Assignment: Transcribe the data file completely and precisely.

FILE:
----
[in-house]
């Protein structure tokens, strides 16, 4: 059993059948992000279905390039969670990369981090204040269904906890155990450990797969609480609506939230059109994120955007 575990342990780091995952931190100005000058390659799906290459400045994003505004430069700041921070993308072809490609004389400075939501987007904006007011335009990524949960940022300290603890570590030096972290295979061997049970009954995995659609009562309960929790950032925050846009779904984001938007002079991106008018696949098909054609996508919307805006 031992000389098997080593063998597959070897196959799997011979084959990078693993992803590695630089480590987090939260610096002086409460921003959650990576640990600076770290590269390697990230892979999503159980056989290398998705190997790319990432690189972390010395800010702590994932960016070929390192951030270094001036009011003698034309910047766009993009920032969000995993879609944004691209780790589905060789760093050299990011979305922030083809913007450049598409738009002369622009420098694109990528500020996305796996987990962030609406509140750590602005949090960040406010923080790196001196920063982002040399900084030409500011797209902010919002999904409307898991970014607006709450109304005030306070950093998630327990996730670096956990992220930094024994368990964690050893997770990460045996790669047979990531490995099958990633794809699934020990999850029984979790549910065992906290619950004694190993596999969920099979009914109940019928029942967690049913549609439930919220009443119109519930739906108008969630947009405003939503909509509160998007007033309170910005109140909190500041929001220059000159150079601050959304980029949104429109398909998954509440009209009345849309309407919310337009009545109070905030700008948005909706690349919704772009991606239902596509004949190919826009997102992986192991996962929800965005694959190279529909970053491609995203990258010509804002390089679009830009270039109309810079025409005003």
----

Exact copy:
[in-house]
């Protein structure tokens, strides 16, 4: 059993059948992000279905390039969670990369981090204040269904906890155990450990797969609480609506939230059109994120955007 575990342990780091995952931190100005000058390659799906290459400045994003505004430069700041921070993308072809490609004389400075939501987007904006007011335009990524949960940022300290603890570590030096972290295979061997049970009954995995659609009562309960929790950032925050846009779904984001938007002079991106008018696949098909054609996508919307805006 031992000389098997080593063998597959070897196959799997011979084959990078693993992803590695630089480590987090939260610096002086409460921003959650990576640990600076770290590269390697990230892979999503159980056989290398998705190997790319990432690189972390010395800010702590994932960016070929390192951030270094001036009011003698034309910047766009993009920032969000995993879609944004691209780790589905060789760093050299990011979305922030083809913007450049598409738009002369622009420098694109990528500020996305796996987990962030609406509140750590602005949090960040406010923080790196001196920063982002040399900084030409500011797209902010919002999904409307898991970014607006709450109304005030306070950093998630327990996730670096956990992220930094024994368990964690050893997770990460045996790669047979990531490995099958990633794809699934020990999850029984979790549910065992906290619950004694190993596999969920099979009914109940019928029942967690049913549609439930919220009443119109519930739906108008969630947009405003939503909509509160998007007033309170910005109140909190500041929001220059000159150079601050959304980029949104429109398909998954509440009209009345849309309407919310337009009545109070905030700008948005909706690349919704772009991606239902596509004949190919826009997102992986192991996962929800965005694959190279529909970053491609995203990258010509804002390089679009830009270039109309810079025409005003």